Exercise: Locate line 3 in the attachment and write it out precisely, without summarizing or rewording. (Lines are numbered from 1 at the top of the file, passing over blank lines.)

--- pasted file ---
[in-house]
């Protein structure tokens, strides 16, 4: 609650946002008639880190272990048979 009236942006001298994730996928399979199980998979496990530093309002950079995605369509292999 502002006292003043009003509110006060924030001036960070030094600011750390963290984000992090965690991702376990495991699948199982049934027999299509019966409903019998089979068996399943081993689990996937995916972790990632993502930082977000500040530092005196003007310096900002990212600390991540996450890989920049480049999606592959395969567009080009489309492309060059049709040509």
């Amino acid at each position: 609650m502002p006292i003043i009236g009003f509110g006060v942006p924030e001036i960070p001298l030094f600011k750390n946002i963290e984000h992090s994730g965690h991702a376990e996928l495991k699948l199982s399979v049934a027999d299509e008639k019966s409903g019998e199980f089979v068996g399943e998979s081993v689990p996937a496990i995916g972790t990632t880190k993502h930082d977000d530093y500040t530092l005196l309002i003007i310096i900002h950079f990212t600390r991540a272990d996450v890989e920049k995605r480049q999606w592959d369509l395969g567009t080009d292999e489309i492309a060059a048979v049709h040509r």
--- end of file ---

């Amino acid at each position: 609650m502002p006292i003043i009236g009003f509110g006060v942006p924030e001036i960070p001298l030094f600011k750390n946002i963290e984000h992090s994730g965690h991702a376990e996928l495991k699948l199982s399979v049934a027999d299509e008639k019966s409903g019998e199980f089979v068996g399943e998979s081993v689990p996937a496990i995916g972790t990632t880190k993502h930082d977000d530093y500040t530092l005196l309002i003007i310096i900002h950079f990212t600390r991540a272990d996450v890989e920049k995605r480049q999606w592959d369509l395969g567009t080009d292999e489309i492309a060059a048979v049709h040509r």